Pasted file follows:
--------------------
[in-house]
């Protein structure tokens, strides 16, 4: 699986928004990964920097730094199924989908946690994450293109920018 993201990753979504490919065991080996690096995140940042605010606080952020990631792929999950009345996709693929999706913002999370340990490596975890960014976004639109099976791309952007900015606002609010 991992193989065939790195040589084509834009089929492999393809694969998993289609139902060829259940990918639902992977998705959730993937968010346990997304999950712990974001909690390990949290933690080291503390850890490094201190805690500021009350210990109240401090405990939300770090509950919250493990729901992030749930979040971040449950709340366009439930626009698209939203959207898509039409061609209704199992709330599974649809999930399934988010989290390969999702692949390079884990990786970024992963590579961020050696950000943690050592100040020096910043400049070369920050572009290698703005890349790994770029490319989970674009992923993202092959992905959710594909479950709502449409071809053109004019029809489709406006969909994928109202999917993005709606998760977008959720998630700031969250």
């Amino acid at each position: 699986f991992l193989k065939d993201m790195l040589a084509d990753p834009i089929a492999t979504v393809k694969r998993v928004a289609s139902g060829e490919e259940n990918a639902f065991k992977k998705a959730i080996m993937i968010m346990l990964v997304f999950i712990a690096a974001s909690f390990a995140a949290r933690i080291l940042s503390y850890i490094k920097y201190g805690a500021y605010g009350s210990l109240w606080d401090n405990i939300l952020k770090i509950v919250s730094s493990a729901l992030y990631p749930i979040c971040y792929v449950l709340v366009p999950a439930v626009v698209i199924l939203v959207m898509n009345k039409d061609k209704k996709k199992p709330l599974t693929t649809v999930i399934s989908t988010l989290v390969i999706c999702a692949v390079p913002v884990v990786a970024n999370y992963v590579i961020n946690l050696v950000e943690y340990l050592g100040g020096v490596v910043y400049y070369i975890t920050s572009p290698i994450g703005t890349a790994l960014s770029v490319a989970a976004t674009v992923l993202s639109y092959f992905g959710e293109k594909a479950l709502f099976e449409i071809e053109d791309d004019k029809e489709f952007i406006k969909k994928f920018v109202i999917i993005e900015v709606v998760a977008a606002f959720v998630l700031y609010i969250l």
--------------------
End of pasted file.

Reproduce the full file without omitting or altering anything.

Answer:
[in-house]
């Protein structure tokens, strides 16, 4: 699986928004990964920097730094199924989908946690994450293109920018 993201990753979504490919065991080996690096995140940042605010606080952020990631792929999950009345996709693929999706913002999370340990490596975890960014976004639109099976791309952007900015606002609010 991992193989065939790195040589084509834009089929492999393809694969998993289609139902060829259940990918639902992977998705959730993937968010346990997304999950712990974001909690390990949290933690080291503390850890490094201190805690500021009350210990109240401090405990939300770090509950919250493990729901992030749930979040971040449950709340366009439930626009698209939203959207898509039409061609209704199992709330599974649809999930399934988010989290390969999702692949390079884990990786970024992963590579961020050696950000943690050592100040020096910043400049070369920050572009290698703005890349790994770029490319989970674009992923993202092959992905959710594909479950709502449409071809053109004019029809489709406006969909994928109202999917993005709606998760977008959720998630700031969250």
């Amino acid at each position: 699986f991992l193989k065939d993201m790195l040589a084509d990753p834009i089929a492999t979504v393809k694969r998993v928004a289609s139902g060829e490919e259940n990918a639902f065991k992977k998705a959730i080996m993937i968010m346990l990964v997304f999950i712990a690096a974001s909690f390990a995140a949290r933690i080291l940042s503390y850890i490094k920097y201190g805690a500021y605010g009350s210990l109240w606080d401090n405990i939300l952020k770090i509950v919250s730094s493990a729901l992030y990631p749930i979040c971040y792929v449950l709340v366009p999950a439930v626009v698209i199924l939203v959207m898509n009345k039409d061609k209704k996709k199992p709330l599974t693929t649809v999930i399934s989908t988010l989290v390969i999706c999702a692949v390079p913002v884990v990786a970024n999370y992963v590579i961020n946690l050696v950000e943690y340990l050592g100040g020096v490596v910043y400049y070369i975890t920050s572009p290698i994450g703005t890349a790994l960014s770029v490319a989970a976004t674009v992923l993202s639109y092959f992905g959710e293109k594909a479950l709502f099976e449409i071809e053109d791309d004019k029809e489709f952007i406006k969909k994928f920018v109202i999917i993005e900015v709606v998760a977008a606002f959720v998630l700031y609010i969250l």